Did you know you can save the planet, and that it only takes a couple of minutes? OK, perhaps I’m exaggerating a bit, but if you switch your search engine to Ecosia, they’ll plant a tree for every 45 searches you do.
So your searches for the latest Kardashian news could actually be beneficial to society. (Reading up on the Kardashians will still rot your brain, but at least the planet will be healthier.)
Oh, and if you switch to Ecosia, you’ll be stickin’ it to The Man, too! The Man, in this case, is actually the 800-pound gorilla of Google. If you use Google for your search engine, they’re harvesting your data and using it to stick ads in your face… and making money off of it. By using a different search engine, you’re improving the overall health of the web.
I made the switch – it was super-easy, took less than 2 minutes, and I haven’t noticed any difference in the quality of my search results.
To be clear, there’s still money changing hands. But the money for search ads will go to Ecosia – a not-for-profit – instead of going into Google’s fat wallet. And Ecosia uses that income to plant trees. Also, Ecosia doesn’t sell your data to advertisers and doesn’t use third party trackers.
I’m late to the game on this podcast (sorry, I lead a sheltered life), but Valley Heat is the funniest thing I’ve heard in a long time.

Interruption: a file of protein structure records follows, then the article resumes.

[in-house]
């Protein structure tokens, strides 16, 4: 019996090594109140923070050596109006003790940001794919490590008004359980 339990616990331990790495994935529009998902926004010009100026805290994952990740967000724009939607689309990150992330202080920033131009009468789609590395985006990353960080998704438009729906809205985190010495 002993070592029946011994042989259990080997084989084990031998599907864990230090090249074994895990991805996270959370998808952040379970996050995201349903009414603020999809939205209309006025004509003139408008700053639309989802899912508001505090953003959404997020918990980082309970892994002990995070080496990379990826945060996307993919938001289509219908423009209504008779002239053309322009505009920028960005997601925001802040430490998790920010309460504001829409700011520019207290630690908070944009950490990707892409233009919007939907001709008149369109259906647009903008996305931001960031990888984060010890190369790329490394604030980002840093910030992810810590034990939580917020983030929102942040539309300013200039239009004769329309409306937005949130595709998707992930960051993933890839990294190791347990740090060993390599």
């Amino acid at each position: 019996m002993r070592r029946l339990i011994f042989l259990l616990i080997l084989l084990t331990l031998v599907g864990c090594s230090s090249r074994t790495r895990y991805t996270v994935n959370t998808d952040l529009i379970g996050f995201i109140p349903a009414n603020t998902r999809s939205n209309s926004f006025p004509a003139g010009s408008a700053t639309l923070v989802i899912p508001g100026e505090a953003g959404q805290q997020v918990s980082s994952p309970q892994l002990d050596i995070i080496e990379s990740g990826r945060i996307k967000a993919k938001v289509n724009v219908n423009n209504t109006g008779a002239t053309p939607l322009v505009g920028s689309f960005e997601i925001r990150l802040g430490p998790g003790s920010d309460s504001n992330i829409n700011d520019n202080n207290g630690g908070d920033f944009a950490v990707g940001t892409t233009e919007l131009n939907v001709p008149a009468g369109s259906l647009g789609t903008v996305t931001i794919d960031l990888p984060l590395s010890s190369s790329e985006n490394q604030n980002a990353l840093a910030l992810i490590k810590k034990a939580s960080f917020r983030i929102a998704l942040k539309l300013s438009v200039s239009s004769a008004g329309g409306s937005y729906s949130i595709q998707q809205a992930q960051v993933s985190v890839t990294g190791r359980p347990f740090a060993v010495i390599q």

It’s like A Confederacy of Dunces meets Arrested Development meets Fernwood 2 Night…. Doug’s deadpan delivery, a wacky cast of characters, fun music references, the bogus promo spots, and great theater-of-the-mind audio all combine to create a perfect storm of humor. Every element is note-perfect!
It’s a bit tough to explain because the folks responsible for the podcast have created a whole wacky world within a Burbank, California neighborhood. Tosthe protagonist, Doug, ostensibly is trying to crack the case of who is using his garbage can as a drug drop. But really that’s just a doorway to all sorts of shenanigans involving an accident-prone attorney, a house that’s also a nightclub/arcade/pizza parlor/car wash, a mean father-in-law (who also runs a muffler empire), a DEA agent who does stakeouts with his mom, legendary frisbee golf players, mean foosball players, Jan that Movie (listen to learn), and a weaselly optometrist. Speaking of which, here’s Doug talking about his teenage son, who was prescribed transition lenses:
Or my buddy Howard:
Now if you’ll excuse me, I’m going to have some Jannie Cakes for breakfast…
Neil Sedaka said “Breaking up is hard to do” but I found it quite easy to break up with my newspaper. (Yes, I still read a newspaper… wasn’t the Neil Sedaka reference a huge clue?)